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August 2005
Classic Ford August 2005
It might be a General Motors unit, but this little beauty is capable of pumping out 200+bhp and has become a popular performance addition to many a classic Ford.
Words and photos: Jon Hill
HMM, VAUXHALL. DON'T MOAN, IT'S A GREAT UNIT AND MORE THAN WORTHY OF A CLASSIC FORD ENGINE SERIES IN-DEPTH FEATURE. Yep, OK, it's a General Motors unit and nothing to do with the big, bad blue oval. But, wait a minute, yes it is because what we're actually talking about is a Cosworth KBA.

You see it's not just Ford engines that the Northampton gods worked their magic on. The likes of Mercedes, Chevrolet, Panther and yes, Vauxhall have all given Cosworth their own blocks or cars, for them to turn into fire-breathing monsters. What we have here then is a unit akin to the current Duratec HE/i4 which is gagging to have the nads tuned off it for not much money. Right now there's a freight train load of Escorts out there, all running and rallying Vauxhall XEs. What's more, you can pick up a unit for virtually buttons at the moment. So let's ignore what it says on the rocker cover and examine how to wring out an easy 200 bhp, squeeze it all the way to almost 300 and better still, get one in you car - you know it makes sense, even if it is GM.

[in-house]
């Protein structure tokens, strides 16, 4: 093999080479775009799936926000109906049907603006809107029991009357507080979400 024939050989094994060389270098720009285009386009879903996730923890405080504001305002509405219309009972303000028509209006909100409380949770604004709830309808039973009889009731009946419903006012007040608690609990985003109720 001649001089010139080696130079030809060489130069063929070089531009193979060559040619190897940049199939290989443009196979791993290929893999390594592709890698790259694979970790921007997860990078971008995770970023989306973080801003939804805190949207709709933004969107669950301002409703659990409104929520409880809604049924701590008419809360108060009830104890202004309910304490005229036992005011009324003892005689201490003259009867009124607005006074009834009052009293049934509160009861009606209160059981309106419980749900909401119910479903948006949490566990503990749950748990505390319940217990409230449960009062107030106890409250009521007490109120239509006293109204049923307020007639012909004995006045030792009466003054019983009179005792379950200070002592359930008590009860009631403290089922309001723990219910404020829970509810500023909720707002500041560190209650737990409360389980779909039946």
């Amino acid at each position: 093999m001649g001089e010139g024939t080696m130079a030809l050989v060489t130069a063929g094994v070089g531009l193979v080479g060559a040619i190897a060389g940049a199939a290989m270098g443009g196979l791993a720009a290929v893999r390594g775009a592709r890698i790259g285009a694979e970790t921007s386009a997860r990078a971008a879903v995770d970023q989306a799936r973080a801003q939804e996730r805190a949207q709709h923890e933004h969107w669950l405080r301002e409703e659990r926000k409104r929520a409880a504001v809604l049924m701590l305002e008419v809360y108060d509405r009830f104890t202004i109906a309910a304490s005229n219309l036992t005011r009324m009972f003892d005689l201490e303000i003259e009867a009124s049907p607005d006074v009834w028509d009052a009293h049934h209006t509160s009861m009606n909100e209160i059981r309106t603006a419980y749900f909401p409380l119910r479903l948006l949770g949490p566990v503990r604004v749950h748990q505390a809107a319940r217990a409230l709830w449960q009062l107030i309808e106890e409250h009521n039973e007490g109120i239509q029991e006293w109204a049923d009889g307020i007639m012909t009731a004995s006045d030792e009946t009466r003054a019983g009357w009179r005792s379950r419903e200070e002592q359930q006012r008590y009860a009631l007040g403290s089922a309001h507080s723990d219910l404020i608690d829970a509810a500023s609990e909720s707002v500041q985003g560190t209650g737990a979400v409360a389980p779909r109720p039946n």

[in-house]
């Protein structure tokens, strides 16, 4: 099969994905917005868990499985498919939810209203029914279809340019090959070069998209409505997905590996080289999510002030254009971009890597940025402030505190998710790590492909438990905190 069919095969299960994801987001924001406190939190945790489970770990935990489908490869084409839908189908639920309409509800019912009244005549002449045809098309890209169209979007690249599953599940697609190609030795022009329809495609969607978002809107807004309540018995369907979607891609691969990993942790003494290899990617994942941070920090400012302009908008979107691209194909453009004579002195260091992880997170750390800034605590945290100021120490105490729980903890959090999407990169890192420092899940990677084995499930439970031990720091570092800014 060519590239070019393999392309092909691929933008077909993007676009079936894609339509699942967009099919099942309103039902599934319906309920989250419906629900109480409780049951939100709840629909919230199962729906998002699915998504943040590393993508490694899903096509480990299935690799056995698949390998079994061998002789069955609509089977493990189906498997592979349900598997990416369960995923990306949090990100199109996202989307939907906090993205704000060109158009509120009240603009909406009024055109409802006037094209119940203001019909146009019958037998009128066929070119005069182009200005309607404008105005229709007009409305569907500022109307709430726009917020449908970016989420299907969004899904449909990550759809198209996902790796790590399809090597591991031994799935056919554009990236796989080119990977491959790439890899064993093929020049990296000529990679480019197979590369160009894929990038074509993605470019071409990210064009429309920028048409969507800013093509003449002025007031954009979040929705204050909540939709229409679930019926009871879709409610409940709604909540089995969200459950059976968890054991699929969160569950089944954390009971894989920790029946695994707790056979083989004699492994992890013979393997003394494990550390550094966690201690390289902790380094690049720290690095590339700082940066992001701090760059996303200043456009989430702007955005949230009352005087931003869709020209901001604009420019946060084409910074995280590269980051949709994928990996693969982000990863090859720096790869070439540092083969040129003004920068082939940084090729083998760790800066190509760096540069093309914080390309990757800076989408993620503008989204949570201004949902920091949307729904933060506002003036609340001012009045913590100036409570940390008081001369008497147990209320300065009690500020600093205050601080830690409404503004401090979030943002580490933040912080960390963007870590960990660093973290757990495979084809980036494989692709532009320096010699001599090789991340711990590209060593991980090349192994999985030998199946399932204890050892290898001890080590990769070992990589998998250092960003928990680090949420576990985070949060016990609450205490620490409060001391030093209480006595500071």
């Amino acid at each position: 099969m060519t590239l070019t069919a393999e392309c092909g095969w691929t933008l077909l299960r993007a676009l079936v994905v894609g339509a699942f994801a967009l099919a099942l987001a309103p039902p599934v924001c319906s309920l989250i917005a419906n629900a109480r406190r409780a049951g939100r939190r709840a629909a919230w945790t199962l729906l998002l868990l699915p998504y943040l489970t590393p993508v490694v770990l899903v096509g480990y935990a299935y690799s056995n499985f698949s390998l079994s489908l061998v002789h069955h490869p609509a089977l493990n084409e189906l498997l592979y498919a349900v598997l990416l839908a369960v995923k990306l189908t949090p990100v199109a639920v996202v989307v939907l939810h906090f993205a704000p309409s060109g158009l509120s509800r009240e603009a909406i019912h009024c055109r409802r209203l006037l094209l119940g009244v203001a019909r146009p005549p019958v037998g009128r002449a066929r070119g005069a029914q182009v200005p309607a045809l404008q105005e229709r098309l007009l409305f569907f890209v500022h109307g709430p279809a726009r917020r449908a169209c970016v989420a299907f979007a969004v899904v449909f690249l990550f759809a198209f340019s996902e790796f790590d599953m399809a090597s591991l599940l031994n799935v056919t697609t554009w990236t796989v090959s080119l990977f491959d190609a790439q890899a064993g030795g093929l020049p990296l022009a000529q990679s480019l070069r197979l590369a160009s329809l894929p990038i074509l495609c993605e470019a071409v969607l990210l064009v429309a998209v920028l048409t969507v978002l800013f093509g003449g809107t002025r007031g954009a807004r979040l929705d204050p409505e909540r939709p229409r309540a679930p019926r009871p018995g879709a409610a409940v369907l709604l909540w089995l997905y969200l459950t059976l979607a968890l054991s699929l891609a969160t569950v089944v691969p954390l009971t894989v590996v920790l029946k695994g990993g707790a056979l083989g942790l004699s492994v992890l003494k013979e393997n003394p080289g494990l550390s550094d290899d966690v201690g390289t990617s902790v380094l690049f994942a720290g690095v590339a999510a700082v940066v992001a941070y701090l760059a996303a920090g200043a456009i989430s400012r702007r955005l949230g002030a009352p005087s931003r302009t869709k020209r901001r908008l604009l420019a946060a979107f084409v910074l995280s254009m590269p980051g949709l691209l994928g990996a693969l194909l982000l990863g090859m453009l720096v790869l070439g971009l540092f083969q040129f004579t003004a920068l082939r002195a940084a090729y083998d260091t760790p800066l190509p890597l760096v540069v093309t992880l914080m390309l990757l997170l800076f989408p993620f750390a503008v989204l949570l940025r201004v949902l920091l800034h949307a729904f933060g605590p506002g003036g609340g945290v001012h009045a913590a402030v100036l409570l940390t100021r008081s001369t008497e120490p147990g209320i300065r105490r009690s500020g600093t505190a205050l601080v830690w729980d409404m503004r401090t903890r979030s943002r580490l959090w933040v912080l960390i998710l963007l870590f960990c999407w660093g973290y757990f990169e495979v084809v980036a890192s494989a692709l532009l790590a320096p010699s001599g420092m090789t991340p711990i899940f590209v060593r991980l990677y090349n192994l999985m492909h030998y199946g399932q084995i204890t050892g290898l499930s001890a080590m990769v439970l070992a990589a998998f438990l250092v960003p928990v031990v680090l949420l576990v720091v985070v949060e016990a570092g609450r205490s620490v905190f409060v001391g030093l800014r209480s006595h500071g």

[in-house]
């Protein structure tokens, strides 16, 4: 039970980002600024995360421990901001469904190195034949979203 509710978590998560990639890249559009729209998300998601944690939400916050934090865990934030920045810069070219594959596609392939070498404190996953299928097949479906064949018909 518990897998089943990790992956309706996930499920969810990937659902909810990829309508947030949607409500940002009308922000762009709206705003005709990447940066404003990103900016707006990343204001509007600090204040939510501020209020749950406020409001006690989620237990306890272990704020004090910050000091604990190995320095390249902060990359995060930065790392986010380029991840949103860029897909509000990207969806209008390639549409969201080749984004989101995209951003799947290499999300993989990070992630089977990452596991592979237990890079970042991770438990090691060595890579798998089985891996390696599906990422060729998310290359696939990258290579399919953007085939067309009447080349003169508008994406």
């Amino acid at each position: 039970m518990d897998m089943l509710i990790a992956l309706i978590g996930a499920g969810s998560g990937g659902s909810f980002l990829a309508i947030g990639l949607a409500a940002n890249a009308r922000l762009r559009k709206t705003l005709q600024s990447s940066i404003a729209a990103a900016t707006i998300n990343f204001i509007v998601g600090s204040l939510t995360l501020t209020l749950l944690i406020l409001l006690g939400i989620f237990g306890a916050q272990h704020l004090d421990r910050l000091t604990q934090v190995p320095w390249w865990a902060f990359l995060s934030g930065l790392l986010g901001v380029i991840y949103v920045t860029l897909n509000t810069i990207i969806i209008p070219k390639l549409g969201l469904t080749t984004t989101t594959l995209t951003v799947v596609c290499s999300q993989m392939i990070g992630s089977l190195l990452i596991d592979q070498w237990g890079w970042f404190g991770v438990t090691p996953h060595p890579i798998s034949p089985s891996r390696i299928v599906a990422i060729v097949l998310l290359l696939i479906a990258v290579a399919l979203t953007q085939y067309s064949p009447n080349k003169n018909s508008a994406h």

Classic Ford August 2005 History

General Motors has had a lot of success in rallying with the likes of Vauxhall Chevettes and Opel Manta/Asconas and as such built up a good relationship with Cosworth to do the business for them. So much in fact that, smack bang in the middle of the hot-hatch craze, they commissioned Cosworth to produce a twin-cam 16-valve head for their 2-litre 'Family 2' engine block, for fitment in the MkII Astra GTE. If you've ever had one, that car's a legend and capable of ridiculous top-end speeds, stock. The year of 1988 then, saw the car hit the streets with an all-square 1998cc, 156bhp stormer, that's subsequently been fitted to several other cars in the GM range albeit a couple of years down the line - Cavalier, Calibra and Kadett in the Fatherland. With introduction of the Cavalier SRi in 1992 however, the job of casting the heads moved to General Motors plants instead of Cosworth. With this came a downgrading in the material used - as such Astra GTE, early engines have 'Coscast' heads whereas later ones are GM - we'll discuss this in a seconds. There have also been turbo versions of both the Cavalier and the Calibra if you fancied an instant 200-odd bhp and four-wheel-drive versions too.